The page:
Calls for Sector-led Input on ‘Services Connect’
Tuesday, 3rd June 2014 at 10:41 am
The Victorian Government is expected to make a call out for submissions in the next two weeks to Not for Profits interested in taking part in the trials of its eight new Services Connect sites.
According to the Government, Services Connect is designed to connect people with the right support, and a more effective way of delivering human services such as child protection, disability, housing, homelessness, family services, mental health and alcohol and drug treatment work together, particularly for people and families with complex needs.
It says the call for submissions process will identify partnership of service providers with a strong desire to create more integrated, seamless service response that people experiencing family violence and other vulnerable Victorians need.
The process is the next step in the Government’s $17.8 million Budget announcement fund the Services Connect program.
“This is where we test and refine the model together,” Community Services Minister Mary Wooldridge said at the recent Victorian Council of Social Service Summit.
“During the coming week I will be releasing sector-led calls for submissions for the Services Connect pilot.”
As part of its budget commitment, the Government plans to establish eight new sites over the next two years – the sites will test the model’s client support approach and options for clients to better access services and information.
Over the past two years, Services Connect trials have been operating in DHS offices in Dandenong, Geelong, Preston, Shepparton and the South West Coast.
“We’ve achieved some encouraging results so far we know that in a significant number of cases we have seen across the two years, 75 per cent of those clients that exit from services connect, reported resolution, improvement or self management,” Wooldridge said.
“I genuinely advise you to engage with other services in your area and put forward an expression of interest to be part of the trialing the learning the refinement of the services connect model.”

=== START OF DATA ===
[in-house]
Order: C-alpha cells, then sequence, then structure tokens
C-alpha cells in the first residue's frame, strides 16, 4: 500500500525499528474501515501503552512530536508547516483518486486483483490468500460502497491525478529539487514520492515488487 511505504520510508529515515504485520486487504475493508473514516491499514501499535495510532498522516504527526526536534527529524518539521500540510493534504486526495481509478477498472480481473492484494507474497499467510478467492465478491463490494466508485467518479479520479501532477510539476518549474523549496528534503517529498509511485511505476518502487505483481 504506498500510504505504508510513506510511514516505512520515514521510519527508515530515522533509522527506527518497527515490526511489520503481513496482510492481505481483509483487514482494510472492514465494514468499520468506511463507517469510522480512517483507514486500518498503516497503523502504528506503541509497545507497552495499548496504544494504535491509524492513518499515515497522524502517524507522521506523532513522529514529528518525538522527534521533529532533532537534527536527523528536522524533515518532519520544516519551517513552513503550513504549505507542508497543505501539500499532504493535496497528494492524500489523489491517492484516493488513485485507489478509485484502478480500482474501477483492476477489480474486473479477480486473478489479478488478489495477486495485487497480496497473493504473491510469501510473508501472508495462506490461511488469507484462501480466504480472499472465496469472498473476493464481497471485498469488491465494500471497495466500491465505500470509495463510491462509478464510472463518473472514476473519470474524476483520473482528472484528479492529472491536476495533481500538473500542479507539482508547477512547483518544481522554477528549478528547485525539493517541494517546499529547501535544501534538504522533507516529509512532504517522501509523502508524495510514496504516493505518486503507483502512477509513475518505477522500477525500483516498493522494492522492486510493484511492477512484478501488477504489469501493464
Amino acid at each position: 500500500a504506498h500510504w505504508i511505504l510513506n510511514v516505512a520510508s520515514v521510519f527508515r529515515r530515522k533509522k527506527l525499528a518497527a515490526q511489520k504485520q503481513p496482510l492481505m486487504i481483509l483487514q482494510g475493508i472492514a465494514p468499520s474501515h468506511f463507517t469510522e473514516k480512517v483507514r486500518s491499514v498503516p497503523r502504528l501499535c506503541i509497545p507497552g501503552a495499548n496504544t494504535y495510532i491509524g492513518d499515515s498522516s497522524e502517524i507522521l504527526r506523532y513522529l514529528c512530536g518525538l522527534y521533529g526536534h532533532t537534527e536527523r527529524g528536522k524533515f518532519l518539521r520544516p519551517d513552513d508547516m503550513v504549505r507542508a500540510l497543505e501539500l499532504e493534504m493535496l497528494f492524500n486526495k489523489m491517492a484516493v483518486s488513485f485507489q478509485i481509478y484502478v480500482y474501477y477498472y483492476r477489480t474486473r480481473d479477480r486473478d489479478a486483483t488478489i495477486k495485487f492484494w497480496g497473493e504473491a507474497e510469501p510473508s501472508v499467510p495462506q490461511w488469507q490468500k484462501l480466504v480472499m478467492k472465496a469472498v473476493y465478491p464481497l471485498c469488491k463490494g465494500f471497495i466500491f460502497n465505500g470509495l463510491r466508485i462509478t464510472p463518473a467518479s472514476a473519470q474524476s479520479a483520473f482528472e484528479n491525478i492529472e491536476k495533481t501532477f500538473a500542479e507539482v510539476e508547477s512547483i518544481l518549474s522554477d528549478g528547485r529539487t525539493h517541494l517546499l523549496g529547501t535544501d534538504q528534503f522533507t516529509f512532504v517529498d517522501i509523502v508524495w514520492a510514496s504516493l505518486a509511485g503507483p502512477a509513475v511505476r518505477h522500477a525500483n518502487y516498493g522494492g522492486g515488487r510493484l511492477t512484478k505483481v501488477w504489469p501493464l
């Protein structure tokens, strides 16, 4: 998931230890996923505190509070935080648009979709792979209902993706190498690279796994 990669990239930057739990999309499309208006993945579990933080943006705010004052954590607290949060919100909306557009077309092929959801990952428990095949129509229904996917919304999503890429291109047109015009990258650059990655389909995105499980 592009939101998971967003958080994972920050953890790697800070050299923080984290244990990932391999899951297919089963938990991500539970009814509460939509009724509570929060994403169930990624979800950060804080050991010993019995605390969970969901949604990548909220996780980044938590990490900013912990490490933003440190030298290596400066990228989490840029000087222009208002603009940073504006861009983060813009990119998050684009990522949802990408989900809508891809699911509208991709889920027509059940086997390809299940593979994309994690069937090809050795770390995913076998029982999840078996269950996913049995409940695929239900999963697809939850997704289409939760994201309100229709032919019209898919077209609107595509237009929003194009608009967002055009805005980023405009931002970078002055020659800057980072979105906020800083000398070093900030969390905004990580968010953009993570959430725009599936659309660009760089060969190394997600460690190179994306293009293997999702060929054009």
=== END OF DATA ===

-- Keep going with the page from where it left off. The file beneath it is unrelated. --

Wooldridge said over the next coming months four new department sites would be established in Glenroy, Box Hill, Wodonga and Bendigo.
The Government said the next step would be the “Single Client View”, which would provide a single source of client information across the various and duplicative client information systems that currently exist across DHS, and allow for a single client record.
It said it would be followed by the first stage of an online self-service system, which would allow clients the chance to more easily complete forms and processes, access information and assess their eligibility for DHS programs.
“In the DHS we have over 100 programs, unfortunately sometime there’s many hard lines between each of these programs, many aren’t integrated and aren’t coordinated,” Wooldridge said at the VCOSS Summit.
“They are likely to be run and reported on quite differently.
“When a client comes through the door for support, we inevitably ending up working with them on one of these programs and they are forced to fit into that program criteria, unless we can reset this structure our workers will not have the freedom to support clients in a holistic way.
“Looking at all their needs and the drivers of their vulnerability. That is why we have Services Connect.
“Our model for all of Human Services aims to fundamentally change this picture so that we can all do more of the work we want and need to do with our clients.
“Of course we can have new programs, there will always be a need to provide specialist services designed to meet specific need, they are still a critical part of the system, but they must work with each other and better support a more integrated and collaborative way of working.”
For more information on the Victorian Government’s Services Connect, click HERE.